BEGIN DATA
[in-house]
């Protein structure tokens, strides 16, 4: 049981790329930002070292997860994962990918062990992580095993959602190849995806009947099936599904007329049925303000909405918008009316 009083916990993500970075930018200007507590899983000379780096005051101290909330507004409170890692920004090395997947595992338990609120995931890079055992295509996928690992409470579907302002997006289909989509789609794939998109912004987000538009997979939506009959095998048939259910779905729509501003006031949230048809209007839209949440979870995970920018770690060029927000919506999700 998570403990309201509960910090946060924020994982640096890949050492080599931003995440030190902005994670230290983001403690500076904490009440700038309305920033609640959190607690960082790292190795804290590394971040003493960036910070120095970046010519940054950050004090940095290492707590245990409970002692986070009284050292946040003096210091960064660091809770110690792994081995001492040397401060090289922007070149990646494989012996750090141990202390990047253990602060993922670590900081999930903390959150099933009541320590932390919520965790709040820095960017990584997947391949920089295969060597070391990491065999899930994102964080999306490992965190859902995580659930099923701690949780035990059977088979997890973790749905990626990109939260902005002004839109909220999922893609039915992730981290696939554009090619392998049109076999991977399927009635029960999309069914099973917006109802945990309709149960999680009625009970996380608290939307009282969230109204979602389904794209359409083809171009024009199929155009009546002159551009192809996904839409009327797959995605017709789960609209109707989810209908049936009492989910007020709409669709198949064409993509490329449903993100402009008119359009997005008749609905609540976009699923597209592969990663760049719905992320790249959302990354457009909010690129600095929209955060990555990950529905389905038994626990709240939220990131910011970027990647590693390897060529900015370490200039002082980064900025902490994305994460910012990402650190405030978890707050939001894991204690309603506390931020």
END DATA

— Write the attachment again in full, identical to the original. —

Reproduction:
[in-house]
């Protein structure tokens, strides 16, 4: 049981790329930002070292997860994962990918062990992580095993959602190849995806009947099936599904007329049925303000909405918008009316 009083916990993500970075930018200007507590899983000379780096005051101290909330507004409170890692920004090395997947595992338990609120995931890079055992295509996928690992409470579907302002997006289909989509789609794939998109912004987000538009997979939506009959095998048939259910779905729509501003006031949230048809209007839209949440979870995970920018770690060029927000919506999700 998570403990309201509960910090946060924020994982640096890949050492080599931003995440030190902005994670230290983001403690500076904490009440700038309305920033609640959190607690960082790292190795804290590394971040003493960036910070120095970046010519940054950050004090940095290492707590245990409970002692986070009284050292946040003096210091960064660091809770110690792994081995001492040397401060090289922007070149990646494989012996750090141990202390990047253990602060993922670590900081999930903390959150099933009541320590932390919520965790709040820095960017990584997947391949920089295969060597070391990491065999899930994102964080999306490992965190859902995580659930099923701690949780035990059977088979997890973790749905990626990109939260902005002004839109909220999922893609039915992730981290696939554009090619392998049109076999991977399927009635029960999309069914099973917006109802945990309709149960999680009625009970996380608290939307009282969230109204979602389904794209359409083809171009024009199929155009009546002159551009192809996904839409009327797959995605017709789960609209109707989810209908049936009492989910007020709409669709198949064409993509490329449903993100402009008119359009997005008749609905609540976009699923597209592969990663760049719905992320790249959302990354457009909010690129600095929209955060990555990950529905389905038994626990709240939220990131910011970027990647590693390897060529900015370490200039002082980064900025902490994305994460910012990402650190405030978890707050939001894991204690309603506390931020």